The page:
Okay, I admit that from time to time I've said I want to clone Lucy. Lucy is my heart dog and I honestly can't imagine my life without her. (I also admit that I sometimes wish I'd let her have a litter of puppies, just so I could have another small piece of her. But that's another story.)
At any rate, the sheer cost of such a venture is more than daunting. Plus, the more I thought about it, the more I questioned the whole idea. If I were able to have Lucy cloned... what would I accomplish? I'd have a physical replica of her. Wouldn't I? And is it her physical beauty that's important? Nope. As I told the author of Dog, Inc, John Woestendiek, I don't think they've yet figured out to clone souls.
I have not yet read John's new book Dog, Inc.: The Uncanny Inside Story of Cloning Man’s Best Friend, but I've signed up for the Amazon pre-order and am looking forward to December 30 when it will be released. You may be familiar with his beloved ohmidog! blog. I figure if the writing is half as good as his current Travels with Ace series, then the book is absolutely not to be missed. Sounds like a barking good read for any dog lover.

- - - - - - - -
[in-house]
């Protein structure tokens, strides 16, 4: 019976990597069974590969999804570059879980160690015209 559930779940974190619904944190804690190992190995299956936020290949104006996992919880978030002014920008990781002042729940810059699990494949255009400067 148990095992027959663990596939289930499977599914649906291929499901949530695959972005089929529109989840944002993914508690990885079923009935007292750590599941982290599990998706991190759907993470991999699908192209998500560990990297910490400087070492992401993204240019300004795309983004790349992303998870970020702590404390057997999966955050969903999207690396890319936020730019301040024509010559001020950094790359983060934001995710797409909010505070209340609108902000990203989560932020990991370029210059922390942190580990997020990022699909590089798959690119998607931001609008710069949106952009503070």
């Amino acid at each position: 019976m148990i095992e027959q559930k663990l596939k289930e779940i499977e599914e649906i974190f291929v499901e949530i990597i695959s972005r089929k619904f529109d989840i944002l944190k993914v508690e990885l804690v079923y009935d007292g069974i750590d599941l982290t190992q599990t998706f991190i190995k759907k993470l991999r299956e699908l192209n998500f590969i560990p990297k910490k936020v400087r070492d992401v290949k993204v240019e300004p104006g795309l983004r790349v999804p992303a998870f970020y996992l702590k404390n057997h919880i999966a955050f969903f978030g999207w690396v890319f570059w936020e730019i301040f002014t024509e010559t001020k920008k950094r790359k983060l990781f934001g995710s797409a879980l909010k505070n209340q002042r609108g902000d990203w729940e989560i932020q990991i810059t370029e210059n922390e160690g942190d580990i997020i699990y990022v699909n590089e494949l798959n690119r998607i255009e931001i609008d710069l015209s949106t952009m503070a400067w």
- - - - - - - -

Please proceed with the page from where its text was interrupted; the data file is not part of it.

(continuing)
Here's what the Dog, Inc: The Uncanny Inside Story of Cloning Man's Best Friend web site has to say:
Ever Wish You Could Clone Your Dog? You can, for $100,000 or so. But whether you should is another question —one that’s investigated and explored in Dog, Inc.: The Uncanny Inside Story of Cloning Man’s Best Friend. What Stiff did for the dead and Fast Food Nation did for the burger, Dog, Inc. does for the stranger-than-fiction world of commercial dog cloning.
It all began with a pit bull named Booger. Former beauty queen Bernann McKinney was so distraught over the death of her dog, whom she regarded as her guardian and savior, that she paid $50,000 to RNL Bio for the chance to bring her beloved companion back to life. The result was five new Boogers—the first successful commercial cloning of a canine—delivered in 2008, along with a slew of compelling questions about the boundaries of science, commerce, and ethics. Blending shocking investigative reporting with colorful anecdotes, Pulitzer Prize-winning John Woestendiek takes readers behind the scenes of this emerging industry.
But Dog, Inc. isn't just a book about pets. Nor is it just a book about science. Rather it's a fascinating look at how our emotional needs are bending the reaches of science and technology, as well as a study of this uncharted territory. With our pet obsession climbing to new heights and our scientific abilities even more so, this combination raises a serious concern: Are we crossing the boundary of controlling science in the name of science, in the name of love, in the name of merchandising—or a blend of all three?
Dog, Inc.: the Uncanny Inside Story of Cloning Man's Best Friend by John Woestendiek. Order your copy today.